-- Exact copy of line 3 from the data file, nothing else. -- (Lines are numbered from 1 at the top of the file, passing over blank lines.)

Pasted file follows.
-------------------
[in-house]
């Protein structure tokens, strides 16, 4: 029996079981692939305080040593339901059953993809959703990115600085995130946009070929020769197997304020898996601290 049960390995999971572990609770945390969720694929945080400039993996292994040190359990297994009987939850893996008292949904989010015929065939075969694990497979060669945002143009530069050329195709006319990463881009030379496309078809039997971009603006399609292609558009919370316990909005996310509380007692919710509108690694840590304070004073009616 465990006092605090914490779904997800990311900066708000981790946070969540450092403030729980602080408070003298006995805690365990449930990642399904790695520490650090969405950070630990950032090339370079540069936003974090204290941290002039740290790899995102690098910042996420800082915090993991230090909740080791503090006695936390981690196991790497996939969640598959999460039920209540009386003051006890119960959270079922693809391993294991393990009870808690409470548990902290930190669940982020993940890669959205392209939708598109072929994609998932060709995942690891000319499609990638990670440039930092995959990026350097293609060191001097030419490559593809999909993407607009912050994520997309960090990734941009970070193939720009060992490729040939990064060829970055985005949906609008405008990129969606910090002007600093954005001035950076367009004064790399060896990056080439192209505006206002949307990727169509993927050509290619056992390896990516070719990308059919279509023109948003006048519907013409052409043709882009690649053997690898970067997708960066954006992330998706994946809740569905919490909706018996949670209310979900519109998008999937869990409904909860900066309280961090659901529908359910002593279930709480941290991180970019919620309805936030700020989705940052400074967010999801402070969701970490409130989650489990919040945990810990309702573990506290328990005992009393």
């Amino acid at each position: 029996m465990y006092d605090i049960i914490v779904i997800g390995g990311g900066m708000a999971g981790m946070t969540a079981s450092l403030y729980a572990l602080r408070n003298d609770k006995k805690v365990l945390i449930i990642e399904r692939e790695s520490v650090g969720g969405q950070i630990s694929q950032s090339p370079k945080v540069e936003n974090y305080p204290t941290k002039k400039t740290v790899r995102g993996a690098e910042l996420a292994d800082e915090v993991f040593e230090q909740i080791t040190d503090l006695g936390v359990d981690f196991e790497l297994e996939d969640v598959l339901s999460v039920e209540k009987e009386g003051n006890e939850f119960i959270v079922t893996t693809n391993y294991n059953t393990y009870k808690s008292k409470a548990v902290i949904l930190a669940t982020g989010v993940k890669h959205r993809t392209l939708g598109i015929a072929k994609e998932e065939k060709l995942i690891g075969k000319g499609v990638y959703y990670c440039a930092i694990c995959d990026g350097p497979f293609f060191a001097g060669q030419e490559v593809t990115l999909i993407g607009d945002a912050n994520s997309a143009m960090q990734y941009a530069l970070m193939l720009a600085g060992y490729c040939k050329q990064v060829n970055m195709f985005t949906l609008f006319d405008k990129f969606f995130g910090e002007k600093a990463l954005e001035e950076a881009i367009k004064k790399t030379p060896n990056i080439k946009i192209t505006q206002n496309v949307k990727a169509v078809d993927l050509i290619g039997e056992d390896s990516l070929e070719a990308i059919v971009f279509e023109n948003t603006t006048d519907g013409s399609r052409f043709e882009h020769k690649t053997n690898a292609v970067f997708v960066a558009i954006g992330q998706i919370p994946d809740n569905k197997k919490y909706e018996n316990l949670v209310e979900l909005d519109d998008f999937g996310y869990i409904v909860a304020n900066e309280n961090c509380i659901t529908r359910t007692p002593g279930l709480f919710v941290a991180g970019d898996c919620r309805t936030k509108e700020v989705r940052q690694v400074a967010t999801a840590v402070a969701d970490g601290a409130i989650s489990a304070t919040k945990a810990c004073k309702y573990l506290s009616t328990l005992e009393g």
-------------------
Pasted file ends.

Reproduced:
């Amino acid at each position: 029996m465990y006092d605090i049960i914490v779904i997800g390995g990311g900066m708000a999971g981790m946070t969540a079981s450092l403030y729980a572990l602080r408070n003298d609770k006995k805690v365990l945390i449930i990642e399904r692939e790695s520490v650090g969720g969405q950070i630990s694929q950032s090339p370079k945080v540069e936003n974090y305080p204290t941290k002039k400039t740290v790899r995102g993996a690098e910042l996420a292994d800082e915090v993991f040593e230090q909740i080791t040190d503090l006695g936390v359990d981690f196991e790497l297994e996939d969640v598959l339901s999460v039920e209540k009987e009386g003051n006890e939850f119960i959270v079922t893996t693809n391993y294991n059953t393990y009870k808690s008292k409470a548990v902290i949904l930190a669940t982020g989010v993940k890669h959205r993809t392209l939708g598109i015929a072929k994609e998932e065939k060709l995942i690891g075969k000319g499609v990638y959703y990670c440039a930092i694990c995959d990026g350097p497979f293609f060191a001097g060669q030419e490559v593809t990115l999909i993407g607009d945002a912050n994520s997309a143009m960090q990734y941009a530069l970070m193939l720009a600085g060992y490729c040939k050329q990064v060829n970055m195709f985005t949906l609008f006319d405008k990129f969606f995130g910090e002007k600093a990463l954005e001035e950076a881009i367009k004064k790399t030379p060896n990056i080439k946009i192209t505006q206002n496309v949307k990727a169509v078809d993927l050509i290619g039997e056992d390896s990516l070929e070719a990308i059919v971009f279509e023109n948003t603006t006048d519907g013409s399609r052409f043709e882009h020769k690649t053997n690898a292609v970067f997708v960066a558009i954006g992330q998706i919370p994946d809740n569905k197997k919490y909706e018996n316990l949670v209310e979900l909005d519109d998008f999937g996310y869990i409904v909860a304020n900066e309280n961090c509380i659901t529908r359910t007692p002593g279930l709480f919710v941290a991180g970019d898996c919620r309805t936030k509108e700020v989705r940052q690694v400074a967010t999801a840590v402070a969701d970490g601290a409130i989650s489990a304070t919040k945990a810990c004073k309702y573990l506290s009616t328990l005992e009393g």